To people who have never reached a national or international level of competition, it may appear that excellence is simply the result of practicing daily for years or even decades. However, living in a cave does not make you a geologist.I came across this quote in a paper by K. Anders Ericsson, Michael J. Prietula, and Edward T. Cokely called: The Making of an Expert. I read the article because I'd also read a piece on the BBC website around the topic of practice and excellence because I'm working my way steadily through Matthew Syed's book, and very interesting it is too. While it would be a rather reductionist simplification of the book, the basic premise is rather simple: Practice not talent makes for excellence.
From what else I've read, the 10,000 hours principle of purposeful practice is both a generalised average, some achieved excellence with fewer hours and some with considerably more, and really only the beginning of understanding the path to doing something well. Other evidence does appear to suggest that there are factors other than practice that contribute to one's overall ability to achieve your goals. For example, some research suggests that visual acuity is better is better performing athletes where their sport involves what we might call hand-eye coordination.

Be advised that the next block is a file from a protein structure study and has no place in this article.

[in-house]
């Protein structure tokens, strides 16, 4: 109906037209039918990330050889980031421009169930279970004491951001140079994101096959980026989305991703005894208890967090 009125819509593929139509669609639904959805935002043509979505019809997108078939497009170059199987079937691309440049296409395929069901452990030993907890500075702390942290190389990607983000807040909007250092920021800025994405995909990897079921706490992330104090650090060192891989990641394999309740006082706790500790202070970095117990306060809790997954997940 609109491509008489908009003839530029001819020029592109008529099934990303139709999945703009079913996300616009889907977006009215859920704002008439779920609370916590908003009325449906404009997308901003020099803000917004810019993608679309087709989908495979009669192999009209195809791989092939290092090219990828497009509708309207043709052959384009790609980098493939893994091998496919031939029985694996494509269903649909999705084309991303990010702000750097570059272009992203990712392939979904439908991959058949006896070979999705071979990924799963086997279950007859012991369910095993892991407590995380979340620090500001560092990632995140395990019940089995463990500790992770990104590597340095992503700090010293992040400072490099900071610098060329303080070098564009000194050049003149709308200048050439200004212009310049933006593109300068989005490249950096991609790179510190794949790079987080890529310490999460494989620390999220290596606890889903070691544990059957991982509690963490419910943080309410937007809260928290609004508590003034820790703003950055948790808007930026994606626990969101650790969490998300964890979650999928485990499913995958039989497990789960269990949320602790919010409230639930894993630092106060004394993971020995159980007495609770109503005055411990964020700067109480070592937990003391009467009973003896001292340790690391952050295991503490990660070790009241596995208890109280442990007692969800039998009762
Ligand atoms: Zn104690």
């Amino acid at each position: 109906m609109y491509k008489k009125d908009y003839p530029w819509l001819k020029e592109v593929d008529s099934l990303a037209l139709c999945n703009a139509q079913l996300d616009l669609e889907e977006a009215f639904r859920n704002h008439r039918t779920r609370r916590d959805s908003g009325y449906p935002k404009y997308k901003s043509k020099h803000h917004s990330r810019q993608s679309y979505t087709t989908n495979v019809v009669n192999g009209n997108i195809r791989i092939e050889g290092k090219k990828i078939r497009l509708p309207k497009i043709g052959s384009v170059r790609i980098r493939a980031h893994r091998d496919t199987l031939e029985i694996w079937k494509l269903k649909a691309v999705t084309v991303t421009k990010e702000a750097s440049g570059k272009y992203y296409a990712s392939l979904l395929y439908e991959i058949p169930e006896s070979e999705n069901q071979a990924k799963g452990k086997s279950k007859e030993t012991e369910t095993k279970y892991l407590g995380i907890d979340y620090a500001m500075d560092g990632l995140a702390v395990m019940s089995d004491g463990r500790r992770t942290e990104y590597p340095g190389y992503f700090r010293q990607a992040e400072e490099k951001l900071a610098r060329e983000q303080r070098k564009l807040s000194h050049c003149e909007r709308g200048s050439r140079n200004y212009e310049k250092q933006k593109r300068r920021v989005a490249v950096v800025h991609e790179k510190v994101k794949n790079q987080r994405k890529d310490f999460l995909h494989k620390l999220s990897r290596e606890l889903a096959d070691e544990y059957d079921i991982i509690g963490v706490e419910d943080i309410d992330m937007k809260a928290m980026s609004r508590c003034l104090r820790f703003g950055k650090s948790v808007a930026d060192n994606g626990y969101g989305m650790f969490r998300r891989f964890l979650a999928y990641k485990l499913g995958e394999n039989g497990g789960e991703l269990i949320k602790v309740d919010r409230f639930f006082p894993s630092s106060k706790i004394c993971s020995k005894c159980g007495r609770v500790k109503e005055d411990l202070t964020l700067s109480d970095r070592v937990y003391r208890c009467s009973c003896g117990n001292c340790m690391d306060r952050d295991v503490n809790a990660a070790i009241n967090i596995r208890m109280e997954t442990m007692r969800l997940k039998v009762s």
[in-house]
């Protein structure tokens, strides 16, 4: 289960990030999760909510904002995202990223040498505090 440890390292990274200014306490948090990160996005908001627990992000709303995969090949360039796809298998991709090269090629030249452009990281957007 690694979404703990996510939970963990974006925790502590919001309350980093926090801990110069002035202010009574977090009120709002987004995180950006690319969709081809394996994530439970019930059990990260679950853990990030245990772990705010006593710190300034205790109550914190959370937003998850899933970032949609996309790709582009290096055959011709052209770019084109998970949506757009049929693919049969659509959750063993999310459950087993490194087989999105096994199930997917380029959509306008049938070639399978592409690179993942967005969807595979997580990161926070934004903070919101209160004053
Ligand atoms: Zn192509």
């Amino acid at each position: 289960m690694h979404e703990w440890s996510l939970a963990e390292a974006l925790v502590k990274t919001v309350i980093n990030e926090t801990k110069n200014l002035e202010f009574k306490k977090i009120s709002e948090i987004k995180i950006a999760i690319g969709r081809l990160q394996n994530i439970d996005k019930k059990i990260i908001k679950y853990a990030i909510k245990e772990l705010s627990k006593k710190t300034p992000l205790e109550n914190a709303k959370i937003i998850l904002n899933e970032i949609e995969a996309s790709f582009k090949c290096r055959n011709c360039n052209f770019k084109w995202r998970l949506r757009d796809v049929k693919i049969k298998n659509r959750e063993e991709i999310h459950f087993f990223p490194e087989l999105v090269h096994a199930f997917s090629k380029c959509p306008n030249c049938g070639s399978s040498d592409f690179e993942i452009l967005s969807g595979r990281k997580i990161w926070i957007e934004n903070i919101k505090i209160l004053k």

It is however quite clear that too often we buy into the talent myth, and limit our own potential on the basis of our perceived lack of talent. Most of us don't like practicing things we find difficult to do, and, when we do try something harder, we are quicker to declare that we can't do it than we are to encourage ourselves to persevere.
Perhaps the truth lies somewhere along a continuum of complex abilities married to purposeful, deliberate practice. Practice that stretches and challenges our abilities from a position of what we can do towards what we can learn to do better.
The truth is that if you reduce either Ericsson's research or Syed's book to a simple algorithm, then you miss the point. If I want to improve the percentage of forehand's I make in a game, then I have to measure both my success rate and the repeatability of those successes. In other words, when I practice I have to have a goal in mind and I need some form metric to apply. That metic not only needs to take into account how many shots I make but how "good" my technique is when I make the shot.
Reading Matthew Syed's book carefully, thoughtfully and critically will draw you to those conclusions. Read it superficially and you'll probably be disappointed in ten years time when you've practiced for all the required hours and still not achieved greatness!